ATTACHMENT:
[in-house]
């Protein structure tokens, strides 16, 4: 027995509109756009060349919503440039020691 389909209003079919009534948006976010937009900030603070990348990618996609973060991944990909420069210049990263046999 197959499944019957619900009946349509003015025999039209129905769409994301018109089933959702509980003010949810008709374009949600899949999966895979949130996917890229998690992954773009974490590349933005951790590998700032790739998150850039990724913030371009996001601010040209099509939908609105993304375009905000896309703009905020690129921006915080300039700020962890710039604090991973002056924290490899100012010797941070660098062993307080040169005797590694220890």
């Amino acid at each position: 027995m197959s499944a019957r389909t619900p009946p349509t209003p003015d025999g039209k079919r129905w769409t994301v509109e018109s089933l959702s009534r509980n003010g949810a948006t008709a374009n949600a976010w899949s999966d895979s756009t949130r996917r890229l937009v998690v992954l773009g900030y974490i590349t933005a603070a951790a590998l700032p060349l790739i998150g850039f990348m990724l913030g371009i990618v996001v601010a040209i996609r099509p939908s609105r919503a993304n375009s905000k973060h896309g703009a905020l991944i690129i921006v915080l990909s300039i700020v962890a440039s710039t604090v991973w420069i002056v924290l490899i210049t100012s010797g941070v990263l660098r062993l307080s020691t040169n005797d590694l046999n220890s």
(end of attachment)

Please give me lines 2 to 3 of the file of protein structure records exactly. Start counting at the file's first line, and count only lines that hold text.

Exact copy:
């Protein structure tokens, strides 16, 4: 027995509109756009060349919503440039020691 389909209003079919009534948006976010937009900030603070990348990618996609973060991944990909420069210049990263046999 197959499944019957619900009946349509003015025999039209129905769409994301018109089933959702509980003010949810008709374009949600899949999966895979949130996917890229998690992954773009974490590349933005951790590998700032790739998150850039990724913030371009996001601010040209099509939908609105993304375009905000896309703009905020690129921006915080300039700020962890710039604090991973002056924290490899100012010797941070660098062993307080040169005797590694220890």
């Amino acid at each position: 027995m197959s499944a019957r389909t619900p009946p349509t209003p003015d025999g039209k079919r129905w769409t994301v509109e018109s089933l959702s009534r509980n003010g949810a948006t008709a374009n949600a976010w899949s999966d895979s756009t949130r996917r890229l937009v998690v992954l773009g900030y974490i590349t933005a603070a951790a590998l700032p060349l790739i998150g850039f990348m990724l913030g371009i990618v996001v601010a040209i996609r099509p939908s609105r919503a993304n375009s905000k973060h896309g703009a905020l991944i690129i921006v915080l990909s300039i700020v962890a440039s710039t604090v991973w420069i002056v924290l490899i210049t100012s010797g941070v990263l660098r062993l307080s020691t040169n005797d590694l046999n220890s």